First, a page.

SANTIAGO – Fondas or ramadas make up one of the most popular spots to go to during the Fiestas Patrias in September. They represent a long standing tradition for sociability, mostly in the more rural communities of the country. As migration to Santiago began to grow, country men brought with them these centers of entertainment.
Known as fondas or ramadas, and are a place for celebration, socializing, drinking, eating and of course, dancing. They originated from the colonial period, back in the sixteenth century, as centers of entertainment of the popular rural communities. Organized primarily by the women, they sought to represent a more country-like identity in contrast to the more elite and political societies of the time.
Ramadas before the Republic
Ramadas originated way before the Republic was officially formed. They represented a place of entertainment, but also of family- and religious celebrations. Music, singing and dancing surrounded the atmosphere, which never went without an alcoholic drink. Fondas on the other hand, also included a place to stay for those who attended the events. Fondas were considered more permanent than the ramadas, which were set up and taken down for specific events only. They were built with much more solid materials like wood, appearing as a form of “extension” to a house or residency.
When the Republic was established in 1810, these civic parties presented a new opportunity for the rural world to represent their peculiar way of celebration to the growing city of Santiago. The government discovered the strong social attraction these events had on the people, and decided it was the best way to grow the feelings of adhesion of the people to the new and growing Chilean nation. Before this, the only official celebration rituals to celebrate the nation consisted of kite flying, races, traditional games and music, all without having a specific space to perform those.
In an effort to separate fondas and ramadas with religion, they were continuously closed, prohibited and then opened again. Eventually they stopped operating for Holy Week, weekends and Christmas and were limited only through the celebration of Fiestas Patrias. So, as an element of culture that fed the nationalism speech, they became a popular way of celebrating the independence of Chile and all its wonders as a country.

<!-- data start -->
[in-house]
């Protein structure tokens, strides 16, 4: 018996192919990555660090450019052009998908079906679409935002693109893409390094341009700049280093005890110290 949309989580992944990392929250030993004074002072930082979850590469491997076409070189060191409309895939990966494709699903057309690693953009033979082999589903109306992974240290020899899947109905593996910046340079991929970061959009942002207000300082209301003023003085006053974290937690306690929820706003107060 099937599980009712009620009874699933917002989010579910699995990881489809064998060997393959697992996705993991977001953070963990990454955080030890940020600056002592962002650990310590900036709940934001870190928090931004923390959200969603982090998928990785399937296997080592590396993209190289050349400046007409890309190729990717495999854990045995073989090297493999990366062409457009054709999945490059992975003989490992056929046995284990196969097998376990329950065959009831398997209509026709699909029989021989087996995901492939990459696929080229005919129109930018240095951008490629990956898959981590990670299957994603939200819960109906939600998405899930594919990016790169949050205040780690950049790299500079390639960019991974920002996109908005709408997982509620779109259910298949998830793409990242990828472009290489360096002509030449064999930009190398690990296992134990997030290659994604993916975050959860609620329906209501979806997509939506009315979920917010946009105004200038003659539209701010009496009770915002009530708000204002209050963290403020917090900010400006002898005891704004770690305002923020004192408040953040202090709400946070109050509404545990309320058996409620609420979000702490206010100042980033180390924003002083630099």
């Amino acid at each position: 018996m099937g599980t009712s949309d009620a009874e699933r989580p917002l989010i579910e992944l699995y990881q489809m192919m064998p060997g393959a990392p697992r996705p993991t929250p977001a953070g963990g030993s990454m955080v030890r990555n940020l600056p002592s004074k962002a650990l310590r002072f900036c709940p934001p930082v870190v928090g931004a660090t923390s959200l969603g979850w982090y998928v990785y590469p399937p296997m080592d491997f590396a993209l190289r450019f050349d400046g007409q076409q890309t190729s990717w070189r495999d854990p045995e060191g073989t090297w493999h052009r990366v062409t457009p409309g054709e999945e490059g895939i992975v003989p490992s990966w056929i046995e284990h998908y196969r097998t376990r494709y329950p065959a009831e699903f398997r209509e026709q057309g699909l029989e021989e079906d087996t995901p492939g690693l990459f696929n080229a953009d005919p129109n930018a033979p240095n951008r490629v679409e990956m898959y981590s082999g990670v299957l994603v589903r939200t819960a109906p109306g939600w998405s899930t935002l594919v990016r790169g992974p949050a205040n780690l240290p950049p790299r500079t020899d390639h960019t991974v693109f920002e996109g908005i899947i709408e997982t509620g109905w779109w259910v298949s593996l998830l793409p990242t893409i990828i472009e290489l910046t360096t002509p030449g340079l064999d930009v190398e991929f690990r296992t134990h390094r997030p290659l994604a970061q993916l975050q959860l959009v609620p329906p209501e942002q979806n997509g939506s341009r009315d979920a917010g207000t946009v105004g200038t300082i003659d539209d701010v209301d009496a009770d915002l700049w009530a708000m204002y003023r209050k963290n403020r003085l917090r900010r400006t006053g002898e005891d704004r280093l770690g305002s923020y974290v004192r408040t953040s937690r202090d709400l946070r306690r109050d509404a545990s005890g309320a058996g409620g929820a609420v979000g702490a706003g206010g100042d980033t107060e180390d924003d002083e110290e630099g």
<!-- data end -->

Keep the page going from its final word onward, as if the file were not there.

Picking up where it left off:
What to expect at a fonda nowadays
The institutional characteristic that these celebrations acquired during the years as an official manifestation of the patriotic identity can be seen even today. For example, in the Parque O´Higgins in Santiago, civic authorities and government representatives continue to make a presence at the inauguration of the oficial fonda that takes place there.
Even though fondas still maintain their essence in their music, food and constructions (branches, wood and straw ceilings…) it is still possible to find more contemporary built places. Nowadays you can hear not only cuecas being sung, but rancheras, cumbia and even reggaetón being played over big speakers. Aside from typical foods, music and dancing, some fondas feature small domestic barn animals for petting like horses, sheep, cows and others.
Terremoto´s and empanadas
The favorite part of many is the typical drinks to enjoy at these events. Terremoto is one of the most popular ones. A combination of pineapple ice cream, granadine and pipeño make for a sweet but surprisingly strong drink! At La Piojera, they even serve it with a bit of cogñac for those who think they can handle it. On the other hand, there is the famous borgoña, which includes red wine with chopped strawberries served with frappé ice. And lets not forget about micheladas, deliciously made of beer with lemon, salt and a bit of tabasco.
As far as food goes, it is very varied. Empanadas de pino and cheese being the most popular, they can be fried or made in a brick oven. Anticuchos (skewers) filled with grilled meat and other condiments are added for flavor. Today you can even find food-trucks installed in the middle of the fondas, to sell sandwiches of carne mechada (string meat). There is no doubt as to why these events are the highlight of the Fiestas Patrias.
Maria Paz Rodriguez Zaninovic. Born in Santiago, Chile and moved to the US at a young age. Here she began noticing the differences between societies and her curiosity grew about how people think, how countries work, and how culture affects lifestyles around the world. Although professionally a dentist, her passion for writting and photography has always been a part of her everyday life.